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Brotherhood, a sort-of fanfic

pixel painting, me
This was inspired by a conversation with dwg over on a_sporking_rat. We were talking about a certain potentially awesome plot point that had gone unused, and the idea sort of ... mutated from there.

Please note that this is completely raw and un-beta'd, so there may be some errors I haven't caught. Think of it as fresh-squeezed prose.

A certain canon character does something in this that may be considered OOC. To that I say, consider who he's been spending time with and the effect she has on peoples' morals and motivations. Trust me: to her (and thus, to him), this is probably totally justifiable.

Pie Jesu domine ...Collapse )

Short Story: The Laundromat Ninja

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Steven Tremerus was a laundromat ninja. Within the four sacred walls of the Wash 'n' Go Bubble Blast on Lexington Avenue, his chi was at an all-time high; he turned cartwheels on the yellow linoleum, hung from the ceiling lights by his heels, and crouched catlike atop the detergent-vending machine in utter silence. He practiced the Way of the Powdered Soap Flakes with New Peach Scent, striving for the universal peace of the laundromat at early dawn, when all the machines were stilled and only his footsteps would echo between the banks of gleaming metal.

I am like the washer, Steven would chant, sitting cross-legged on the ancient bench exactly between the banks of washers and dryers. I will take the evil of the world into me, and I will destroy the evil and bring the world forth, clean.

I am like the dryer,
he would say to himself as he meditated behind the desk from which he dispensed tokens for the machines. The heat and force of my passage shall reshape the world and bring it forth, rejuvenated.

The washer and the dryer are as one, two halves of one soul, yin and yang. Neither can exist without the other.


None of the customers understood his Way, often telling him to “get the hell off that thing” or making rude suppositions about the nature of his relationship with his dog. But try as they might, their reticence and scoffing didn't bother Steven; a true laundromat ninja knew that the cosmic lint would always cling to the cashmere sweater of the world, and it remained his task not to let the lint clog the outtake filters of his serenity. Besides, he didn't even own a dog.

His boss was especially unsympathetic. Janet Ross was fifty-two years old, chronically divorced, and had a mole in the corner of her mouth that she liked to chew on. She considered her position as Wash 'n' Go's regional night manager an insult to her experience and talent (hadn't she spent thirteen years overseeing three different Safeways? In San Francisco, no less!), and especially liked to take out her frustration on the three hapless employees at the Lexington outlet. Whenever she found a certain ginger-haired young man practicing the Stance of the Wise Discarded Quarter in the break room, she would spew insults and curry breath at him and send him to sweep behind the washers where the dust always gathered.

She thought it was a punishment, but Steven didn't mind. The rhythmic thrumming of the laboring machines, and the constant jets of steam from leaky valves, always had a calming effect on his fundamental serenity. The laundromat ninja must be at peace with the temple of his laundromat, and Steven was.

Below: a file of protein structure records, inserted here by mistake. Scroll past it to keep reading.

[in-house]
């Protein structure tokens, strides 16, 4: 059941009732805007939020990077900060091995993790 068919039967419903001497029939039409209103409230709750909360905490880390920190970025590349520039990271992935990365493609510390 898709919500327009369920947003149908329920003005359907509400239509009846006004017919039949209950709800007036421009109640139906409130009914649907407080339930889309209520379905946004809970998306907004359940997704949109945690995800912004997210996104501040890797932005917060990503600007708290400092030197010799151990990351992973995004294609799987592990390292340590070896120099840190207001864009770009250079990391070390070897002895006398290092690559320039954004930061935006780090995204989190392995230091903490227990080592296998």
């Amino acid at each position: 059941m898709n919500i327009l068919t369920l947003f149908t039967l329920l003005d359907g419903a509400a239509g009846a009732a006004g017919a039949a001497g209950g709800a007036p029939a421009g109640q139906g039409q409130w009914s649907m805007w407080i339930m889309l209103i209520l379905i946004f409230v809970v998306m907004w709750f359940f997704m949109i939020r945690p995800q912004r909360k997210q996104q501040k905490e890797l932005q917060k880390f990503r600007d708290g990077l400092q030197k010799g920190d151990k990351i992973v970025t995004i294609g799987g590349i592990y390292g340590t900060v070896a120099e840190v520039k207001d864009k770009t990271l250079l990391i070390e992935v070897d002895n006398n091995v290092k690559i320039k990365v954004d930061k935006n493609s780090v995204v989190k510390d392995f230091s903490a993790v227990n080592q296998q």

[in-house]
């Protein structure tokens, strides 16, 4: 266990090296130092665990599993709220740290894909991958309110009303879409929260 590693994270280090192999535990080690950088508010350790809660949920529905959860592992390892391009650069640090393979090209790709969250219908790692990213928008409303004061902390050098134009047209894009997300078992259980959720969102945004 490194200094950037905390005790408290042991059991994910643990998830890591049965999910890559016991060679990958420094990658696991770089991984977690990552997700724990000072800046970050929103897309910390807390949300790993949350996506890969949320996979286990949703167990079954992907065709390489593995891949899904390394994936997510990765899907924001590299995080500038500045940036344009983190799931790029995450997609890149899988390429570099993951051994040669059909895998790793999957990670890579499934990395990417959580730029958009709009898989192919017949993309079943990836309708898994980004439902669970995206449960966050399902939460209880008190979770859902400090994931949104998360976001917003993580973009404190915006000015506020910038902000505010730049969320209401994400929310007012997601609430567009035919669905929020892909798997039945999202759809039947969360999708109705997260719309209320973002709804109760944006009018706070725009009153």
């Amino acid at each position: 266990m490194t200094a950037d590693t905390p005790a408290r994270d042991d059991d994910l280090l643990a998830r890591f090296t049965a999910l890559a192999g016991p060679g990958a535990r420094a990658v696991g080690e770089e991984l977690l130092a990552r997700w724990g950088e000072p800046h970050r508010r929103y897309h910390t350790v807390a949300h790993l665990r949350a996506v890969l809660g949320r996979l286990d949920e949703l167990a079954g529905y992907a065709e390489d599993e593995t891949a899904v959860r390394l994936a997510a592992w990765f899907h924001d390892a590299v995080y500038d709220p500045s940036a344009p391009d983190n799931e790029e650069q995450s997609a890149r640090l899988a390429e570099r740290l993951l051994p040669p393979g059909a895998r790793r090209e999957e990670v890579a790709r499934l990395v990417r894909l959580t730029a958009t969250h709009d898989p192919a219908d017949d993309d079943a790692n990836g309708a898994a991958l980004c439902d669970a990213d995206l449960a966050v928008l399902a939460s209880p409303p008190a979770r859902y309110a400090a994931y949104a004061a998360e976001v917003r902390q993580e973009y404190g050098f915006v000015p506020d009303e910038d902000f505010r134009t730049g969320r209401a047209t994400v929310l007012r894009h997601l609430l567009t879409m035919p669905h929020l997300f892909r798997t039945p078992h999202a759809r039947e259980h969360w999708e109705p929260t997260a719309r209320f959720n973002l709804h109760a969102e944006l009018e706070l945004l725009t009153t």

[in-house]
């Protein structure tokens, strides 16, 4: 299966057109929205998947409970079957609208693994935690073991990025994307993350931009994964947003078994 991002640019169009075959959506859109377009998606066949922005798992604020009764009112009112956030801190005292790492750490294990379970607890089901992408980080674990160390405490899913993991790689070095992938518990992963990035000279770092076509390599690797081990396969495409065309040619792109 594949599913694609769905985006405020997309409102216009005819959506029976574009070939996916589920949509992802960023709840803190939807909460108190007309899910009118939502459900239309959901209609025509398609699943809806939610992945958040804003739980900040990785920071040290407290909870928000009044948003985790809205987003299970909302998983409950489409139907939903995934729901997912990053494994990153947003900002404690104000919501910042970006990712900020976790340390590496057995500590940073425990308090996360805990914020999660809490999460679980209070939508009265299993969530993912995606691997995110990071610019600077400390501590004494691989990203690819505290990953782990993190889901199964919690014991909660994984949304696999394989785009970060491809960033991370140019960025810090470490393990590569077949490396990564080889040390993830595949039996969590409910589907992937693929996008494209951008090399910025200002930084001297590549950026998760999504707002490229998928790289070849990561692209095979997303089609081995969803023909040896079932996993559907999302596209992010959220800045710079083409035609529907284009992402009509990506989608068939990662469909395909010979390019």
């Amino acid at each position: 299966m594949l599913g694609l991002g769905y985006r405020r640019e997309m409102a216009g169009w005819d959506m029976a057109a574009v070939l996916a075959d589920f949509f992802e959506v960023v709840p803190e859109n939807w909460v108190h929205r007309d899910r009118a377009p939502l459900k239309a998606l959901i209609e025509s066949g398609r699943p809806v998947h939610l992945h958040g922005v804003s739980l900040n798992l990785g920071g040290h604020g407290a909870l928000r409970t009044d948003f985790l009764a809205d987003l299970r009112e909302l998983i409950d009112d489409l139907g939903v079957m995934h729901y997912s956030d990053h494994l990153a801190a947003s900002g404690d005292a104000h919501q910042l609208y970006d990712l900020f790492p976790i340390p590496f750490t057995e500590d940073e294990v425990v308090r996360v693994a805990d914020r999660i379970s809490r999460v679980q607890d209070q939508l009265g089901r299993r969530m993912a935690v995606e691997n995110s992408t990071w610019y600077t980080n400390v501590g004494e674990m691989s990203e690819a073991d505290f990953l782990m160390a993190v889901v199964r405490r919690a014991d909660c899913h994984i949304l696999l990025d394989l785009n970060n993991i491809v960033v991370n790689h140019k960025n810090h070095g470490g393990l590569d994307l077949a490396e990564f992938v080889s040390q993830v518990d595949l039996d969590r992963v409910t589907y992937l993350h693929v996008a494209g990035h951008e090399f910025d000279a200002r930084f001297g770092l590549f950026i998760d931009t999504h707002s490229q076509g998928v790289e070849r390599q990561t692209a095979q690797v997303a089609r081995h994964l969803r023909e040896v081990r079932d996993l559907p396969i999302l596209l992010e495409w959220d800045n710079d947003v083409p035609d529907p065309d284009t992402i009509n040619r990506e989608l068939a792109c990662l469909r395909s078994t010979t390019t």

Only a few times had the flow of his chi had been disrupted. Sometimes the nighttime heathens would defile the laundromat with their presence, bearing offerings of leather pants or stained lingerie that would only get caught in the machinery. A few of these inserene animals knew of his devotion to the laundromat, and would purposely jam wads of gum into the coin slots of the washers. They did not know that chewing gum was a negative object, and should only be brought into context with positive objects in order to balance their universal chi; a mouth was a positive object for gum, whereas the slot of the #4 washer (Cold/Cold, Oversized for Heavy Woolens and Blankets, Manu. 1978 by Hemler-Price, Model #1776-AB) was possessed of fundamental negativity and was not an auspicious choice for the placement of a particularly large wad of Bubble Yum.

But the nighttime heathens were swiftly dealt with, as were their unenlightened leavings. Some quick work with a bottle of acidic cleaner and a sharpened chopstick would rid the slots of the obstruction, leaving the feng shui of the laundromat free to flow. The greatest challenge to Steven's universal oneness (aside from the boss's curry breath) was the Housing Council.

The Housing Council—! His teeth ground just thinking of it. They were curs, heathens, unenlightened boors who neither understood the Way of the Soap nor cared for it. They did not understand that the cleaning of clothes was the symbolic act of cleansing their wearer of the day's evils, sending them forth with auras untarnished by previous deeds. The Housing Council was too busy trying to build a block of condominiums and bringing up the property values of the neighborhood.

I am like the washer, he told himself, striving for oneness within the universal stream of bubbles. I am like the dryer. I shall not let them break the harmony of the Laundromat.

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